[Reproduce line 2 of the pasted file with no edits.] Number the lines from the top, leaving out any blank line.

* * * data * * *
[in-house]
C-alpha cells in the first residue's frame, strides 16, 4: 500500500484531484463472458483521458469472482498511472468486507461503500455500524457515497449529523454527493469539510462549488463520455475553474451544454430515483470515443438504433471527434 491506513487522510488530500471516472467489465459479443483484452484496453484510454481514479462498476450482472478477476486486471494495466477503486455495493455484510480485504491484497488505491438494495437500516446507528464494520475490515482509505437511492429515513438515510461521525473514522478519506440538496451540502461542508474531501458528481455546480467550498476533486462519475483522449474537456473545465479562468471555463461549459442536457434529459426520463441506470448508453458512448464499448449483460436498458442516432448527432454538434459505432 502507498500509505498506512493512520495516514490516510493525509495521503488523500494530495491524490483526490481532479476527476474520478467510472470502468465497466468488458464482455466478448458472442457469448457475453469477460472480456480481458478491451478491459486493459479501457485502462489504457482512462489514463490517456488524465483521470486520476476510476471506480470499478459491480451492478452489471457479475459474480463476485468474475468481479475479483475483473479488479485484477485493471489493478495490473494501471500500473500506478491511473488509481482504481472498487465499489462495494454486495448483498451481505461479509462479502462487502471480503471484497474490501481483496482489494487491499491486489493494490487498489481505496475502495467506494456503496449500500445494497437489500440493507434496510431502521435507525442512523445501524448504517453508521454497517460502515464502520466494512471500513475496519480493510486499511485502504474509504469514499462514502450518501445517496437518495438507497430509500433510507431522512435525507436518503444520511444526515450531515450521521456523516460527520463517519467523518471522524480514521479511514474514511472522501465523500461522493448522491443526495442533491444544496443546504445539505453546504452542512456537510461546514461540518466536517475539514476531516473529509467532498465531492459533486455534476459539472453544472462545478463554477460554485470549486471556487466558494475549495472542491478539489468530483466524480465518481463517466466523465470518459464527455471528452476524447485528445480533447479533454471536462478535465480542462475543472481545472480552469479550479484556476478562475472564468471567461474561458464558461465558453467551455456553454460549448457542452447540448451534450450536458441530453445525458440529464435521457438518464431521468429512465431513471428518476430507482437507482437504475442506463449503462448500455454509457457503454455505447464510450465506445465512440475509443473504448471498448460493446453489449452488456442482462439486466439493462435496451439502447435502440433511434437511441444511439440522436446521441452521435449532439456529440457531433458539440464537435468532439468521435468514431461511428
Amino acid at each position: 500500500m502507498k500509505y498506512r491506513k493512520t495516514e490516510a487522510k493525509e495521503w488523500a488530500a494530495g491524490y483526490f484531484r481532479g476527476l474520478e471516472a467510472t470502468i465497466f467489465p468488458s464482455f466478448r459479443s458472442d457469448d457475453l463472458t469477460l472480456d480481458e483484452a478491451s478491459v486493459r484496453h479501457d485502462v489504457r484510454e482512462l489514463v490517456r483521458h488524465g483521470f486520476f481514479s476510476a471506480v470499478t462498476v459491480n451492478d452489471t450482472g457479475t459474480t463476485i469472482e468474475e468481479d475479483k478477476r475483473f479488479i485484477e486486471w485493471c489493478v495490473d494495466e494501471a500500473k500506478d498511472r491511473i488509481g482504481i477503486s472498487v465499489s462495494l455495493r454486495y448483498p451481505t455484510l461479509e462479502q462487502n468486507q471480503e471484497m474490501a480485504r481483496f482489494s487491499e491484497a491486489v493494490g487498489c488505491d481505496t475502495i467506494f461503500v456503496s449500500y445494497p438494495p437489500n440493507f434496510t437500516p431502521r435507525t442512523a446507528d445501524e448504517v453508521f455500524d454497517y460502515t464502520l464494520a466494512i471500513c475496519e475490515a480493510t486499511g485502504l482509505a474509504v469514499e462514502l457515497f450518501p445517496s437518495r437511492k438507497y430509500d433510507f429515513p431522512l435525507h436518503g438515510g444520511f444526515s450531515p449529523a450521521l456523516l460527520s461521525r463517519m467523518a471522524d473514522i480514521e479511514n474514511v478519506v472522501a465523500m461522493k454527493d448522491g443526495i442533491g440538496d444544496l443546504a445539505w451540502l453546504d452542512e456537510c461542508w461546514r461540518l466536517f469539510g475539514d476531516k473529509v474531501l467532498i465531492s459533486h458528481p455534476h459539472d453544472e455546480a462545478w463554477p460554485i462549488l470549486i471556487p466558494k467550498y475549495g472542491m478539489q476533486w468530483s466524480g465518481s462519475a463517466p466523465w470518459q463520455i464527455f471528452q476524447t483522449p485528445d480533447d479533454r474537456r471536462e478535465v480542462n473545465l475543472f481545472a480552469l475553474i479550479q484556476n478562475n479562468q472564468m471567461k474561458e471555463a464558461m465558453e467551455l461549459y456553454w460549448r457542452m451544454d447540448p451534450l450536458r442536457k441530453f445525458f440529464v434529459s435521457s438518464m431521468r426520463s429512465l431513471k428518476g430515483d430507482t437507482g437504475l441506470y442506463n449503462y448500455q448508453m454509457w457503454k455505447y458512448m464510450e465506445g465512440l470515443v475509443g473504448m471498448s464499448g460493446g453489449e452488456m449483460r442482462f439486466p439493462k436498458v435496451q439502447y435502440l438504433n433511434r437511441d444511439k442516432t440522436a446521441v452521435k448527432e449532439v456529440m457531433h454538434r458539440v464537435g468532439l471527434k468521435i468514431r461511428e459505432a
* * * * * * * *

C-alpha cells in the first residue's frame, strides 16, 4: 500500500484531484463472458483521458469472482498511472468486507461503500455500524457515497449529523454527493469539510462549488463520455475553474451544454430515483470515443438504433471527434 491506513487522510488530500471516472467489465459479443483484452484496453484510454481514479462498476450482472478477476486486471494495466477503486455495493455484510480485504491484497488505491438494495437500516446507528464494520475490515482509505437511492429515513438515510461521525473514522478519506440538496451540502461542508474531501458528481455546480467550498476533486462519475483522449474537456473545465479562468471555463461549459442536457434529459426520463441506470448508453458512448464499448449483460436498458442516432448527432454538434459505432 502507498500509505498506512493512520495516514490516510493525509495521503488523500494530495491524490483526490481532479476527476474520478467510472470502468465497466468488458464482455466478448458472442457469448457475453469477460472480456480481458478491451478491459486493459479501457485502462489504457482512462489514463490517456488524465483521470486520476476510476471506480470499478459491480451492478452489471457479475459474480463476485468474475468481479475479483475483473479488479485484477485493471489493478495490473494501471500500473500506478491511473488509481482504481472498487465499489462495494454486495448483498451481505461479509462479502462487502471480503471484497474490501481483496482489494487491499491486489493494490487498489481505496475502495467506494456503496449500500445494497437489500440493507434496510431502521435507525442512523445501524448504517453508521454497517460502515464502520466494512471500513475496519480493510486499511485502504474509504469514499462514502450518501445517496437518495438507497430509500433510507431522512435525507436518503444520511444526515450531515450521521456523516460527520463517519467523518471522524480514521479511514474514511472522501465523500461522493448522491443526495442533491444544496443546504445539505453546504452542512456537510461546514461540518466536517475539514476531516473529509467532498465531492459533486455534476459539472453544472462545478463554477460554485470549486471556487466558494475549495472542491478539489468530483466524480465518481463517466466523465470518459464527455471528452476524447485528445480533447479533454471536462478535465480542462475543472481545472480552469479550479484556476478562475472564468471567461474561458464558461465558453467551455456553454460549448457542452447540448451534450450536458441530453445525458440529464435521457438518464431521468429512465431513471428518476430507482437507482437504475442506463449503462448500455454509457457503454455505447464510450465506445465512440475509443473504448471498448460493446453489449452488456442482462439486466439493462435496451439502447435502440433511434437511441444511439440522436446521441452521435449532439456529440457531433458539440464537435468532439468521435468514431461511428